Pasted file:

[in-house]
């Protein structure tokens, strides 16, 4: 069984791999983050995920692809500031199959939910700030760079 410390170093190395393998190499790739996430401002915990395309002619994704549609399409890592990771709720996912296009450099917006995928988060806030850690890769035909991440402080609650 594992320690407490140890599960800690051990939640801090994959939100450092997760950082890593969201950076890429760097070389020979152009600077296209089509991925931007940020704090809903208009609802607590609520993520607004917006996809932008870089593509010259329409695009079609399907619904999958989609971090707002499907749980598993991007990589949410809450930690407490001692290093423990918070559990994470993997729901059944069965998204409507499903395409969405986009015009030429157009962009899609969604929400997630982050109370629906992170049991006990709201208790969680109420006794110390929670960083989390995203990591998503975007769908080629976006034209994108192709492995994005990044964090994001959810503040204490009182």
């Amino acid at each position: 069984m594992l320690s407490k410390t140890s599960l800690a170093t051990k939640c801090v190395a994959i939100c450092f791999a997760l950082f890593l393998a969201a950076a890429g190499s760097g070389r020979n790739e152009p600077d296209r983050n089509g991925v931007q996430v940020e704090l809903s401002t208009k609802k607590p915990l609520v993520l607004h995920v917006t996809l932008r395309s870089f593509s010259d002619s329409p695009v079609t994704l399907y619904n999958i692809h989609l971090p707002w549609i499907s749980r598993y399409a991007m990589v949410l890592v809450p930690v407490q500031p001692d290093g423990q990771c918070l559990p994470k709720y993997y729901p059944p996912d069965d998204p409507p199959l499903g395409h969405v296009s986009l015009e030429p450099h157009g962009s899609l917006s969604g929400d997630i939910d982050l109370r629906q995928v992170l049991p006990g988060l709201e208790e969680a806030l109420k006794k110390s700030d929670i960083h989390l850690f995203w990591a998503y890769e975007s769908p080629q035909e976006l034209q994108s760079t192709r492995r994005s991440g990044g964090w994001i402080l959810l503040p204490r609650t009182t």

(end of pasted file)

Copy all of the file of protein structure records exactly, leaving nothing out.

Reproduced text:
[in-house]
């Protein structure tokens, strides 16, 4: 069984791999983050995920692809500031199959939910700030760079 410390170093190395393998190499790739996430401002915990395309002619994704549609399409890592990771709720996912296009450099917006995928988060806030850690890769035909991440402080609650 594992320690407490140890599960800690051990939640801090994959939100450092997760950082890593969201950076890429760097070389020979152009600077296209089509991925931007940020704090809903208009609802607590609520993520607004917006996809932008870089593509010259329409695009079609399907619904999958989609971090707002499907749980598993991007990589949410809450930690407490001692290093423990918070559990994470993997729901059944069965998204409507499903395409969405986009015009030429157009962009899609969604929400997630982050109370629906992170049991006990709201208790969680109420006794110390929670960083989390995203990591998503975007769908080629976006034209994108192709492995994005990044964090994001959810503040204490009182």
């Amino acid at each position: 069984m594992l320690s407490k410390t140890s599960l800690a170093t051990k939640c801090v190395a994959i939100c450092f791999a997760l950082f890593l393998a969201a950076a890429g190499s760097g070389r020979n790739e152009p600077d296209r983050n089509g991925v931007q996430v940020e704090l809903s401002t208009k609802k607590p915990l609520v993520l607004h995920v917006t996809l932008r395309s870089f593509s010259d002619s329409p695009v079609t994704l399907y619904n999958i692809h989609l971090p707002w549609i499907s749980r598993y399409a991007m990589v949410l890592v809450p930690v407490q500031p001692d290093g423990q990771c918070l559990p994470k709720y993997y729901p059944p996912d069965d998204p409507p199959l499903g395409h969405v296009s986009l015009e030429p450099h157009g962009s899609l917006s969604g929400d997630i939910d982050l109370r629906q995928v992170l049991p006990g988060l709201e208790e969680a806030l109420k006794k110390s700030d929670i960083h989390l850690f995203w990591a998503y890769e975007s769908p080629q035909e976006l034209q994108s760079t192709r492995r994005s991440g990044g964090w994001i402080l959810l503040p204490r609650t009182t």